With Lee's surrender to Grant at Appomattox on 9 April 1865, the Civil War to all intents and purposes ended, leaving in its wake over six hundred thousand dead Union and Confederate soldiers, a devastated and demoralized South, and an exultant and dominant North. The great issue now was Reconstruction. The Union was preserved and slavery was destroyed. But by what process and under what terms would the seceded states come back into the Union? And what would be the future legal, political, and social status of blacks? Johnson faced the task of dealing with these questions; on his success or failure in doing so depended the success or failure of his presidency.
During the war both Lincoln and Congress had wrestled with Reconstruction. In 1863, Lincoln instituted in Louisiana and Arkansas a program whereby 10 percent of the voters, on taking an oath of allegiance, could form state governments and elect congressmen; once the latter were seated, these states again would be in the Union. The Republican majority in Congress, feeling that the Ten Percent Plan was inadequate and overly lenient, refused to seat the congressmen elected under it and declared that Reconstruction should be carried out by the legislative, rather than the executive, branch.
In July 1864, Congress passed the Wade-Davis bill, which disfranchised all high-ranking Confederates, required 50 percent of the voters in a rebel state to take a loyalty oath before elections could be held, and made abolition of slavery a condition for read-mission to the Union. Lincoln in turn pocket vetoed this measure on the grounds that Reconstruction policy should be flexible—that is, carried out by the president. Finally, to confuse matters even more, just before his death Lincoln hinted that with the coming of peace he might take a different approach to Reconstruction, one in which voting rights would be given to blacks who had served in the Union army or who were "very intelligent."
Thus, April 1865 found the government without an established Reconstruction policy and with the Republicans divided over what the policy should be. One faction, the Radical Republicans, of whom Senator Charles Sumner of Massachusetts and Representative Thaddeus Stevens of Pennsylvania were the outstanding spokesmen, contended that the Confederate leaders should be punished severely, that the rebel states should not be restored to the Union until their future loyalty was assured, and that blacks should receive full civil and political rights both as an act of justice and as a means of securing Unionist (that is, Republican) domination of the South.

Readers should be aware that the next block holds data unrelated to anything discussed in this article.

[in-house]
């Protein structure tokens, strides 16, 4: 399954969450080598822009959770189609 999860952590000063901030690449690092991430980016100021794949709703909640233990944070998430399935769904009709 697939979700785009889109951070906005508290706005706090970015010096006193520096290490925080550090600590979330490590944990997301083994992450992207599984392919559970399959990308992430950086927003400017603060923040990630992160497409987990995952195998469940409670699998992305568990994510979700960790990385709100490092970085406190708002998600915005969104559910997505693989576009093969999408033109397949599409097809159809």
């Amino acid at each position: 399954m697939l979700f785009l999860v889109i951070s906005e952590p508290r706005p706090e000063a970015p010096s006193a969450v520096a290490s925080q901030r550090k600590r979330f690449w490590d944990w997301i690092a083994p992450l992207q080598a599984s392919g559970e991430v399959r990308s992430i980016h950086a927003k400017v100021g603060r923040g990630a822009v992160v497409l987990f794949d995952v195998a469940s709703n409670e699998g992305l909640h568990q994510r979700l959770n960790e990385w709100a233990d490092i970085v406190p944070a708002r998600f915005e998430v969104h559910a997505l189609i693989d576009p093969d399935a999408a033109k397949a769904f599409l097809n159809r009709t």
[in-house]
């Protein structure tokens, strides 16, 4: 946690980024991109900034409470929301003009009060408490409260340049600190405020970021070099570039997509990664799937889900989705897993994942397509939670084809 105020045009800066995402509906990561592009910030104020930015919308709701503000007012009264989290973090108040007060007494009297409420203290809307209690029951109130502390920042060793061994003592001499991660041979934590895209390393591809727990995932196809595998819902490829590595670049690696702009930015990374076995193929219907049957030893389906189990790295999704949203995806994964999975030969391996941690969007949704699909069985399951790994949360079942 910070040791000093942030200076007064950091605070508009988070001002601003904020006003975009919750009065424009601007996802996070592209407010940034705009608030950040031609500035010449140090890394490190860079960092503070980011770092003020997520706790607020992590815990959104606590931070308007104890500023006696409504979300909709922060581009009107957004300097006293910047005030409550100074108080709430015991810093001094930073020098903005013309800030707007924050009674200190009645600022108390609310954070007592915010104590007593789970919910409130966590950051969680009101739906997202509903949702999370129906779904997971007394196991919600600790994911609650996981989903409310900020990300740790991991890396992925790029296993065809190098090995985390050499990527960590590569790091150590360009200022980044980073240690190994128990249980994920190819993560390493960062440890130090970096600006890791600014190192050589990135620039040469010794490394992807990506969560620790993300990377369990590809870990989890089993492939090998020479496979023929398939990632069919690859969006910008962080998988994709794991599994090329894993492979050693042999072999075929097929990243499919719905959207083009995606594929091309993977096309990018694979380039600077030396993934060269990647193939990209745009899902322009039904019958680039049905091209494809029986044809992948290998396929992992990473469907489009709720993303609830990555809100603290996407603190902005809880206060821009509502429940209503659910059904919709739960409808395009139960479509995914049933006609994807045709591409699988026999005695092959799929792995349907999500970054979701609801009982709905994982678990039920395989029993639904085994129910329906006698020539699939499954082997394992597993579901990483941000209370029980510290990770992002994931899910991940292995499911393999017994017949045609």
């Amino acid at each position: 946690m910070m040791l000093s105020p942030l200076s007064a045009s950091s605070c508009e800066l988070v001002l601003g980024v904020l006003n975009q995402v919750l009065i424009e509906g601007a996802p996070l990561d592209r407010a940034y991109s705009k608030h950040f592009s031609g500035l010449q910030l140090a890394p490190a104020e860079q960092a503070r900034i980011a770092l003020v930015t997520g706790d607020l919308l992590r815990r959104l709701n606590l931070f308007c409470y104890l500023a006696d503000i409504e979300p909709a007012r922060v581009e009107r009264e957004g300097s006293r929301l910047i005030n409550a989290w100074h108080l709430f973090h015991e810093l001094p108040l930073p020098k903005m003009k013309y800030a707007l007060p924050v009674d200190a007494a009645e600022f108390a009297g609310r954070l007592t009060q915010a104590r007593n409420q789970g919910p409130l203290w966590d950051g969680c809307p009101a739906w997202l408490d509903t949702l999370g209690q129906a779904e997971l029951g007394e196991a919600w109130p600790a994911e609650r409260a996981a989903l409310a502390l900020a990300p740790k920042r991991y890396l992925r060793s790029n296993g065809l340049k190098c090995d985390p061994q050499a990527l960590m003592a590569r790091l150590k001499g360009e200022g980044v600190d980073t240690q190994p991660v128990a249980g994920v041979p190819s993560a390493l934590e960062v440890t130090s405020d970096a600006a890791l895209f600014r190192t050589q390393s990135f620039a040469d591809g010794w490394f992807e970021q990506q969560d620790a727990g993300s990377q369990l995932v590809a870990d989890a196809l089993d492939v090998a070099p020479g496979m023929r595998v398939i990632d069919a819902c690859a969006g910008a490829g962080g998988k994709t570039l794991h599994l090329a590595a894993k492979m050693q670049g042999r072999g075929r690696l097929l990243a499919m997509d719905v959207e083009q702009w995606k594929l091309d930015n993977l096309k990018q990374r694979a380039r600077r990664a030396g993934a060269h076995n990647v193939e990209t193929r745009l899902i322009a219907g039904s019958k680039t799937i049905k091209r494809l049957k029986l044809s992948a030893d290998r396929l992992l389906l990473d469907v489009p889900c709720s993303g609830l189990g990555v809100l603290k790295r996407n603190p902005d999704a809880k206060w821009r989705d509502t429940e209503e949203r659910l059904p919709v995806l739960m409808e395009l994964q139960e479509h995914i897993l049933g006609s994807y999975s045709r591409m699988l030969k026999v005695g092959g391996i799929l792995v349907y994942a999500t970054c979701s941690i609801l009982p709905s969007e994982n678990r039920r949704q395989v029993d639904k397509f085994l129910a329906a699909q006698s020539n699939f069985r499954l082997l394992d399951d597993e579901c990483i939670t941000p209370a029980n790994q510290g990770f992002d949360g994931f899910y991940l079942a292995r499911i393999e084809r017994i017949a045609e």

Another faction, the Moderate Republicans, was primarily concerned about preventing secessionist leaders from returning to power in the South and about keeping the Democrats from regaining their pre-1861 control of the government. They favored securing for blacks their basic personal and civil rights but were hesitant about granting them political rights. They were more numerous and powerful than the Radicals, particularly in Congress.
Finally, there were the Conservative Republicans, who saw no need to go beyond what the war had already achieved—salvation of the Union and emancipation of the slaves—and who therefore believed that the southern states should be readmitted quickly and that the fate of the blacks should be left to the indefinite future. Although weak in Congress, the Conservatives were strong in the cabinet that Johnson inherited from Lincoln—notably in the secretary of state, the highly experienced and astute William H. Seward. In contrast, only one influential member of the cabinet, Secretary of War Edwin M. Stanton, was sympathetic to the Radicals.
The differences between the Radicals and Moderates were essentially ones of timing and degree, but the Conservatives had more in common with the Democrats. Bitter over their loss of national power in 1860, the Democrats wanted to bring the southern states back into the Union as soon as possible, confi-dent that this would bring their party back to power. Moreover, having opposed emancipation, they likewise opposed "Negro equality"; as far as they were concerned, the status of the former slave should be determined by the former master.